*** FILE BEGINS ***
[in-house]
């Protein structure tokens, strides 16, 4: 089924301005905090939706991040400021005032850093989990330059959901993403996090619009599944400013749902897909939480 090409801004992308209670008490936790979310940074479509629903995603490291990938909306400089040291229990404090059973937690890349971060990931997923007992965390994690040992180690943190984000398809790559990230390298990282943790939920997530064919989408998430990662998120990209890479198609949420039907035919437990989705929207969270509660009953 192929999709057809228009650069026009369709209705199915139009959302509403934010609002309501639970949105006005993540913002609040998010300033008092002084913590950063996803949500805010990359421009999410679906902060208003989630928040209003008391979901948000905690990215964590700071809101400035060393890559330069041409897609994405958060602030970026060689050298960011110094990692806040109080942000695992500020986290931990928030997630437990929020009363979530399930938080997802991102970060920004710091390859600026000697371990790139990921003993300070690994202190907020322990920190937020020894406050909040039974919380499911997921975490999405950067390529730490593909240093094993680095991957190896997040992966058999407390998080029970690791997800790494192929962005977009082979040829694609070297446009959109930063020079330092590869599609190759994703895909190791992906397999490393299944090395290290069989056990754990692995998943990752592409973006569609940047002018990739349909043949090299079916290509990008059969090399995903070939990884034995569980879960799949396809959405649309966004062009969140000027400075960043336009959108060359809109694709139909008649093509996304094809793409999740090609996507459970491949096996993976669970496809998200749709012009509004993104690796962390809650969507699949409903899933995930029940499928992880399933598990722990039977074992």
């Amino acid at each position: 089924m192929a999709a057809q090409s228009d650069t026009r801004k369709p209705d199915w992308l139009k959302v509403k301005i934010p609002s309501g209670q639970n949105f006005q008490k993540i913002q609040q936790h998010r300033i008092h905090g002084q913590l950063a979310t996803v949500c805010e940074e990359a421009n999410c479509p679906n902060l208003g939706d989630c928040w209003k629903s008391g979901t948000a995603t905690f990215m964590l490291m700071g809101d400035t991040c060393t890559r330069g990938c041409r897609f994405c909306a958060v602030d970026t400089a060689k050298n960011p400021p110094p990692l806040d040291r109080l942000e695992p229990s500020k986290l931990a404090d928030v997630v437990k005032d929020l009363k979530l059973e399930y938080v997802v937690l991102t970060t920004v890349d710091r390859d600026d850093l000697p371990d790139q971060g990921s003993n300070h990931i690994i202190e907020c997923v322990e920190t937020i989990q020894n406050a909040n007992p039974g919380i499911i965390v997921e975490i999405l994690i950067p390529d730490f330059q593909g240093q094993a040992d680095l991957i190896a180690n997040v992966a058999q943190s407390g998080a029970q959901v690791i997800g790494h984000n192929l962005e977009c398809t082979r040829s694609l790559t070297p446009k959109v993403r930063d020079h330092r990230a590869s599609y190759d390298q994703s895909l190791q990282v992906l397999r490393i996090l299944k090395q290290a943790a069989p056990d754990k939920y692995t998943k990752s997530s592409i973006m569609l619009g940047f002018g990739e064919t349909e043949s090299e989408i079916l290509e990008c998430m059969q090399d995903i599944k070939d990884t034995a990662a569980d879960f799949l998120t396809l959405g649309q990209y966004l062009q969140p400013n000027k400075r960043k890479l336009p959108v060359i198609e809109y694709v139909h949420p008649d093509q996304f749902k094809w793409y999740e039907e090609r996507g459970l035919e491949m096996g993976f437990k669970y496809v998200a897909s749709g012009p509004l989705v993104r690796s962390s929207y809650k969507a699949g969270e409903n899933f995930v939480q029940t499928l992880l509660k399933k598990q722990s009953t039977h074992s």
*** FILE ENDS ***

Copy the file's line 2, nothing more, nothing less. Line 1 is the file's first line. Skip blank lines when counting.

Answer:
């Protein structure tokens, strides 16, 4: 089924301005905090939706991040400021005032850093989990330059959901993403996090619009599944400013749902897909939480 090409801004992308209670008490936790979310940074479509629903995603490291990938909306400089040291229990404090059973937690890349971060990931997923007992965390994690040992180690943190984000398809790559990230390298990282943790939920997530064919989408998430990662998120990209890479198609949420039907035919437990989705929207969270509660009953 192929999709057809228009650069026009369709209705199915139009959302509403934010609002309501639970949105006005993540913002609040998010300033008092002084913590950063996803949500805010990359421009999410679906902060208003989630928040209003008391979901948000905690990215964590700071809101400035060393890559330069041409897609994405958060602030970026060689050298960011110094990692806040109080942000695992500020986290931990928030997630437990929020009363979530399930938080997802991102970060920004710091390859600026000697371990790139990921003993300070690994202190907020322990920190937020020894406050909040039974919380499911997921975490999405950067390529730490593909240093094993680095991957190896997040992966058999407390998080029970690791997800790494192929962005977009082979040829694609070297446009959109930063020079330092590869599609190759994703895909190791992906397999490393299944090395290290069989056990754990692995998943990752592409973006569609940047002018990739349909043949090299079916290509990008059969090399995903070939990884034995569980879960799949396809959405649309966004062009969140000027400075960043336009959108060359809109694709139909008649093509996304094809793409999740090609996507459970491949096996993976669970496809998200749709012009509004993104690796962390809650969507699949409903899933995930029940499928992880399933598990722990039977074992």